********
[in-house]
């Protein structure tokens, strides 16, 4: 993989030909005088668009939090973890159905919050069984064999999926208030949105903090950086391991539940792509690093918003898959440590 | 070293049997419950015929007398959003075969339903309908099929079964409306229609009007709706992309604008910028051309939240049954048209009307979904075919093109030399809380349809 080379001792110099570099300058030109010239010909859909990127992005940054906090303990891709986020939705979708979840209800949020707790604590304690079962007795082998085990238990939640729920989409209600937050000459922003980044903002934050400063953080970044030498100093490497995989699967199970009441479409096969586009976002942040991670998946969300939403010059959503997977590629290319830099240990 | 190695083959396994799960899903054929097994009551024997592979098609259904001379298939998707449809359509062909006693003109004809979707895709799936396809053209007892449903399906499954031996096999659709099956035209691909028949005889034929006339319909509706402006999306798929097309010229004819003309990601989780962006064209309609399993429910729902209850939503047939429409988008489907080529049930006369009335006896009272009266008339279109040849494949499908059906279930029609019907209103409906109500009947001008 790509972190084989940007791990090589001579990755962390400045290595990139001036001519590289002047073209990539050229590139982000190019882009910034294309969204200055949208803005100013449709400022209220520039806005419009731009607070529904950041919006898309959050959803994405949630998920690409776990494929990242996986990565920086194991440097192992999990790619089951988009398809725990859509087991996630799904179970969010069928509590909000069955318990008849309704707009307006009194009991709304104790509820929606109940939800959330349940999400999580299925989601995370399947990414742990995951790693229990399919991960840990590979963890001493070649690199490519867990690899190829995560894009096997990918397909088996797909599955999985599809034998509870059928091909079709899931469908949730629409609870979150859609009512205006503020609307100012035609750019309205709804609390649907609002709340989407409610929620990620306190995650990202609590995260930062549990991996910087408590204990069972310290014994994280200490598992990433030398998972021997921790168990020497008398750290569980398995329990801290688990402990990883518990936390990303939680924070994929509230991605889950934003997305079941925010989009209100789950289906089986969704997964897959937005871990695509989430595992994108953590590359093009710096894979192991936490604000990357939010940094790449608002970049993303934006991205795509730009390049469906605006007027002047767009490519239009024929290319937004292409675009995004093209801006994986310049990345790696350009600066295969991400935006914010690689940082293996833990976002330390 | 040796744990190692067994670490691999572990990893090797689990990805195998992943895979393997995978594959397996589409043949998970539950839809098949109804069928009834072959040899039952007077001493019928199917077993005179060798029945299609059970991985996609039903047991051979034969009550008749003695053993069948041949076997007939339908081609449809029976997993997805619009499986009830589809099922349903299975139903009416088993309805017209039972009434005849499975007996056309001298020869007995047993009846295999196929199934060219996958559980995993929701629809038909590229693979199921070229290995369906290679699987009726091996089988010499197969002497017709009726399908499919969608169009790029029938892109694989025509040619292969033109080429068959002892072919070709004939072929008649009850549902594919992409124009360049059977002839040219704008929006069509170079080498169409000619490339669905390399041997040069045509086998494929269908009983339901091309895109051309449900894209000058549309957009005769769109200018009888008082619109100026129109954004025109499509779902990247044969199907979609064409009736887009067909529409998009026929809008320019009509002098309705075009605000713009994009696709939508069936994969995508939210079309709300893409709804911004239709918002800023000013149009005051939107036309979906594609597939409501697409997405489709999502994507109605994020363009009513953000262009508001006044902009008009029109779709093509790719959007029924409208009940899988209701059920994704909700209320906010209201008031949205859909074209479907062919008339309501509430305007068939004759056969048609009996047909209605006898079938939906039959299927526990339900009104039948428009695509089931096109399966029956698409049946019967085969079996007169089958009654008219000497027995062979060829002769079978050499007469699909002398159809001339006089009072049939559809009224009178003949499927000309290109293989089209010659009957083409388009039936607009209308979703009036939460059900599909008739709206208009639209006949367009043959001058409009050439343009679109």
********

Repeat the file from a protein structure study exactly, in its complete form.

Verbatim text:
[in-house]
């Protein structure tokens, strides 16, 4: 993989030909005088668009939090973890159905919050069984064999999926208030949105903090950086391991539940792509690093918003898959440590 | 070293049997419950015929007398959003075969339903309908099929079964409306229609009007709706992309604008910028051309939240049954048209009307979904075919093109030399809380349809 080379001792110099570099300058030109010239010909859909990127992005940054906090303990891709986020939705979708979840209800949020707790604590304690079962007795082998085990238990939640729920989409209600937050000459922003980044903002934050400063953080970044030498100093490497995989699967199970009441479409096969586009976002942040991670998946969300939403010059959503997977590629290319830099240990 | 190695083959396994799960899903054929097994009551024997592979098609259904001379298939998707449809359509062909006693003109004809979707895709799936396809053209007892449903399906499954031996096999659709099956035209691909028949005889034929006339319909509706402006999306798929097309010229004819003309990601989780962006064209309609399993429910729902209850939503047939429409988008489907080529049930006369009335006896009272009266008339279109040849494949499908059906279930029609019907209103409906109500009947001008 790509972190084989940007791990090589001579990755962390400045290595990139001036001519590289002047073209990539050229590139982000190019882009910034294309969204200055949208803005100013449709400022209220520039806005419009731009607070529904950041919006898309959050959803994405949630998920690409776990494929990242996986990565920086194991440097192992999990790619089951988009398809725990859509087991996630799904179970969010069928509590909000069955318990008849309704707009307006009194009991709304104790509820929606109940939800959330349940999400999580299925989601995370399947990414742990995951790693229990399919991960840990590979963890001493070649690199490519867990690899190829995560894009096997990918397909088996797909599955999985599809034998509870059928091909079709899931469908949730629409609870979150859609009512205006503020609307100012035609750019309205709804609390649907609002709340989407409610929620990620306190995650990202609590995260930062549990991996910087408590204990069972310290014994994280200490598992990433030398998972021997921790168990020497008398750290569980398995329990801290688990402990990883518990936390990303939680924070994929509230991605889950934003997305079941925010989009209100789950289906089986969704997964897959937005871990695509989430595992994108953590590359093009710096894979192991936490604000990357939010940094790449608002970049993303934006991205795509730009390049469906605006007027002047767009490519239009024929290319937004292409675009995004093209801006994986310049990345790696350009600066295969991400935006914010690689940082293996833990976002330390 | 040796744990190692067994670490691999572990990893090797689990990805195998992943895979393997995978594959397996589409043949998970539950839809098949109804069928009834072959040899039952007077001493019928199917077993005179060798029945299609059970991985996609039903047991051979034969009550008749003695053993069948041949076997007939339908081609449809029976997993997805619009499986009830589809099922349903299975139903009416088993309805017209039972009434005849499975007996056309001298020869007995047993009846295999196929199934060219996958559980995993929701629809038909590229693979199921070229290995369906290679699987009726091996089988010499197969002497017709009726399908499919969608169009790029029938892109694989025509040619292969033109080429068959002892072919070709004939072929008649009850549902594919992409124009360049059977002839040219704008929006069509170079080498169409000619490339669905390399041997040069045509086998494929269908009983339901091309895109051309449900894209000058549309957009005769769109200018009888008082619109100026129109954004025109499509779902990247044969199907979609064409009736887009067909529409998009026929809008320019009509002098309705075009605000713009994009696709939508069936994969995508939210079309709300893409709804911004239709918002800023000013149009005051939107036309979906594609597939409501697409997405489709999502994507109605994020363009009513953000262009508001006044902009008009029109779709093509790719959007029924409208009940899988209701059920994704909700209320906010209201008031949205859909074209479907062919008339309501509430305007068939004759056969048609009996047909209605006898079938939906039959299927526990339900009104039948428009695509089931096109399966029956698409049946019967085969079996007169089958009654008219000497027995062979060829002769079978050499007469699909002398159809001339006089009072049939559809009224009178003949499927000309290109293989089209010659009957083409388009039936607009209308979703009036939460059900599909008739709206208009639209006949367009043959001058409009050439343009679109």